Incontinence, or a loss of bladder control, is a disturbing and sensitive issue, particularly for older individuals. Incontinence in seniors can cause a variety of other concerns, including skin sores and even social reclusiveness for people who have anxiety over leaving the home in case of an “accident.” Yet while bladder leakage causes as many as 25 million Americans to struggle with complications, the problem hardly ever receives the attention and conversation it needs. There is not a lot of communication or information about incontinence in seniors, and that can leave aging adults and those who care for them feeling helpless.
Nonetheless, incontinence in seniors is not inevitable as we age. Although some aging adults do find that their bladders may have grown “weaker” over time, causing leaks, there are effective solutions in some cases.
Following are just a few causes of bladder leakage that can be treated:
Loss of mobility
As mobility reduces, incontinence can come to be an issue. Sometimes, the need to urinate may strike suddenly and unexpectedly, and the aging adult may not be able to reach the bathroom in time. This could also be an issue in the evenings, as it often takes longer to get out of bed to go to the bathroom, and awakening in the middle of the night can also create some confusion.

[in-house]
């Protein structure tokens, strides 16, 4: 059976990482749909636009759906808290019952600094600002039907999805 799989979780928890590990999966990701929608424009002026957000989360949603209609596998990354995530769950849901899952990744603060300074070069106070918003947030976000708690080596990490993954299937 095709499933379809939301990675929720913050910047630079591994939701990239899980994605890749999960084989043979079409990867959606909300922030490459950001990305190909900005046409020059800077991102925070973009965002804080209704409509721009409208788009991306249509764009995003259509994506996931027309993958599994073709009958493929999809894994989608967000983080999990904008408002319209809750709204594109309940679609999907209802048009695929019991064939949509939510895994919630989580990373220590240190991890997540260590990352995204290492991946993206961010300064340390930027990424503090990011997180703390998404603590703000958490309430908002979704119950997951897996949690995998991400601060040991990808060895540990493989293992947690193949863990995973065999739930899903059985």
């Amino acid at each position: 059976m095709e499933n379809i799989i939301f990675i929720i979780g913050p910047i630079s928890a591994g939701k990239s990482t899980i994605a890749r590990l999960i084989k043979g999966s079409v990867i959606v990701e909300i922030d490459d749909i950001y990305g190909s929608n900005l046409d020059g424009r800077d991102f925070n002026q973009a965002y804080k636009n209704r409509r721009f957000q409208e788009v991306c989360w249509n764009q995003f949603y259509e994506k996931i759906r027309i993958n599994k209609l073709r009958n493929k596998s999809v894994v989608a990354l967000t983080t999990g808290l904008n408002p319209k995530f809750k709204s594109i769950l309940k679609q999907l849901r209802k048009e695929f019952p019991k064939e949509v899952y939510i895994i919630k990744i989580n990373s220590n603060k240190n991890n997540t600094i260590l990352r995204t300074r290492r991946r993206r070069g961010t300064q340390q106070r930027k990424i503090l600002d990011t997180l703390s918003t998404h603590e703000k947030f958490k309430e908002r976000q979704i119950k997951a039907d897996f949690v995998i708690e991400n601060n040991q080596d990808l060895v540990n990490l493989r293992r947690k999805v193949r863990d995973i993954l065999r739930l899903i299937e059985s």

For older individuals with mobility issues, an in-home assessment from one of our home care experts can help offer recommendations.
Urinary tract infections (UTIs)
UTIs, also known as bladder infections, cause an overwhelming need to pass urine. In younger people, this feeling is noticeable, but it isn’t always as evident for older individuals. If a senior presents with sudden urinary incontinence when this was not a difficulty before, look for other warning signs that suggest a UTI, such as:
- Sudden confusion or agitation
- Poor motor skills
- Other behavioral changes
You might also discover:
- Strong smelling urine
- Complaints of pain when urinating
- Cloudy urine, or blood in the urine
- Night sweats
- Complaints of pressure or pain in the abdomen
If a loved one is showing signs of a UTI, the aging adult needs to visit a doctor as soon as possible. Once the infection has been treated, the incontinence should be resolved or lessened.
Certain drugs, like diuretics, boost the level of urine produced, causing an increased urge to urinate. If a loved one has been prescribed a medication that increases urine production, it is important to keep this in mind if the person has to leave the house or is not close to a bathroom.
At Heaven at Home, the top Denton home health agency and provider of care in the nearby areas, we understand how UTIs, incontinence in seniors, and other aging health issues can impact quality of life. Our highly trained Denton senior care team provides a wide array of home care services, including mobility and help with using the restroom, medication reminders, bathing and grooming assistance, and more, to help your older loved one live his or her best life. Contact us online or call us today at 940-380-0500 to learn more about our expert home care services in Denton and the surrounding areas.